DIAMONDHEAD, MS (WLOX) - Some may call it crazy, but a Diamondhead man says his idea for a storm surge barrier is not only credible - it could save billions of dollars in future hurricane damage.
Lee Taylor is now pushing for a formal study of his concept.
"It has basically consumed my life for about 10 years," said Taylor, who envisions a storm surge barrier deployed across the two mile opening of St. Louis Bay. "Storm surge barriers have been around for 200 years. It's old technology, it's well proven technology."
But unlike other elaborate, costly engineering marvels, Taylor's water control plan is simple: stop the surge before it enters the Bay.
"What I came up with is a series of islands. Those islands are connected with concrete culverts; in those concrete culverts are gates," Taylor said. "It's like the bow of a ship. It splits up those wave actions so we don't have to withstand a solid pounding by the wave action."
Taylor's idea was born out of Hurricane Katrina. As a pilot, he flew several inspection trips after the storm and got a bird's eye view of all that storm surge damage.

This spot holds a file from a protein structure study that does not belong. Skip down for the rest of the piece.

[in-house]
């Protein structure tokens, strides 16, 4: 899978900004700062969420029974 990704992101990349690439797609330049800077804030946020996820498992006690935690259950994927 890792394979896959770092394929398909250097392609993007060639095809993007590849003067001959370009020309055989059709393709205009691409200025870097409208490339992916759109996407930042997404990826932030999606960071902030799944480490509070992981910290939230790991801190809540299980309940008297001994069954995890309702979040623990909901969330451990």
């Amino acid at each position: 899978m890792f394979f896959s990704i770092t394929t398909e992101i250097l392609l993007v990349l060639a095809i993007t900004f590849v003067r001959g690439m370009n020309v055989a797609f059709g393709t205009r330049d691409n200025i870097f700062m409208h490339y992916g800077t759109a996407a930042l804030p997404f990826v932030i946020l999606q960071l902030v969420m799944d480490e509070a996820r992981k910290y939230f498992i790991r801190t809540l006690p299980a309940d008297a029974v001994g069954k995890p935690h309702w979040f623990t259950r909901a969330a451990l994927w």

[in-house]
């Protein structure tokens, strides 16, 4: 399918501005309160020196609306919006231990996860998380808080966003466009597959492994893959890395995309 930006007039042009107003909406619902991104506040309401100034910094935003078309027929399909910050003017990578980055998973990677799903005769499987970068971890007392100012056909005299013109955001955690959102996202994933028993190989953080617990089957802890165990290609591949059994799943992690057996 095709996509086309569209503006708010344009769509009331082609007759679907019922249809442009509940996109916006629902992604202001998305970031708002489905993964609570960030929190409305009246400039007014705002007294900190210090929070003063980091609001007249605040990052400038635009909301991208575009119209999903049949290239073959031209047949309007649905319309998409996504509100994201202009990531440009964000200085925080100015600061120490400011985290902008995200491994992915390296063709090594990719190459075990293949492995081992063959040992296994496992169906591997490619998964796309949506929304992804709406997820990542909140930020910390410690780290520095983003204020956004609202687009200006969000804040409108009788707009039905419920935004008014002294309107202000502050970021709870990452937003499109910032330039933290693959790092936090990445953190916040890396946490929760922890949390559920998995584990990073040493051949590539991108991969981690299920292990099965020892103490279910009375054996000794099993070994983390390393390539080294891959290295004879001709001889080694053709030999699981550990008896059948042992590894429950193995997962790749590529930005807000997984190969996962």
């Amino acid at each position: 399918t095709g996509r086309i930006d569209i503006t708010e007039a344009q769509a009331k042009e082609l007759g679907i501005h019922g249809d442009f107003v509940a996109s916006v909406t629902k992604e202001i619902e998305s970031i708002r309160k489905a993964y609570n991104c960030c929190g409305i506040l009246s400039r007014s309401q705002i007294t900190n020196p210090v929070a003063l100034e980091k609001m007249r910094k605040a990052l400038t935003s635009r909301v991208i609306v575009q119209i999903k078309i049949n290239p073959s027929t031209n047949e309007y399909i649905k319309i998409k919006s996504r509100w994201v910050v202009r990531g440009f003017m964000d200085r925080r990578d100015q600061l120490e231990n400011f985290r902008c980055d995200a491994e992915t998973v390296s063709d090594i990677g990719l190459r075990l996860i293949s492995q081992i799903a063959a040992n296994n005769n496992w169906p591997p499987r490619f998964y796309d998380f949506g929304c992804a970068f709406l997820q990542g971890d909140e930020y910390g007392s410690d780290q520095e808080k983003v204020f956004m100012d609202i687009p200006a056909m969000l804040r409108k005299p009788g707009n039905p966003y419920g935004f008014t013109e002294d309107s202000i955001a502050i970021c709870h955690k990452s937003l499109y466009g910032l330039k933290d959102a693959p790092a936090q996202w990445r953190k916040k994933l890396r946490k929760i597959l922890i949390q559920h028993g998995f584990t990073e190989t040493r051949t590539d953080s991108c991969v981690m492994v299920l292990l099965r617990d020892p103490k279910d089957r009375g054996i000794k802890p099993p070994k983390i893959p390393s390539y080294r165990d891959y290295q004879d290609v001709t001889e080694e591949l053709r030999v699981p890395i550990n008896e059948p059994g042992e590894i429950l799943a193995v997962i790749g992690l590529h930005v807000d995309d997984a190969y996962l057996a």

"And that's what got me thinking about this storm surge barrier idea. If we could put a storm surge barrier across the mouths of these Bays, we could pretty well eliminate all of that damage in future storms," Taylor said.
Taylor estimates it would cost around $80 million to deploy. By comparison, the Bay Bridge cost around $200 million.
"You spend 80 million dollars to put in a storm surge barrier and the next time we have a storm surge, you've got billions and billions of dollars of damage saved," he reasoned.
Taylor is now taking his plans public, with the ultimate goal being a formal study by the Army Corps of Engineers.
"We need a study of this concept, a study of the idea of putting a storm surge barrier across these bays and going for it," Taylor added.
Taylor has even received an endorsement from engineer friend Clark Stanage, who's one of the leading experts in the country on water control projects.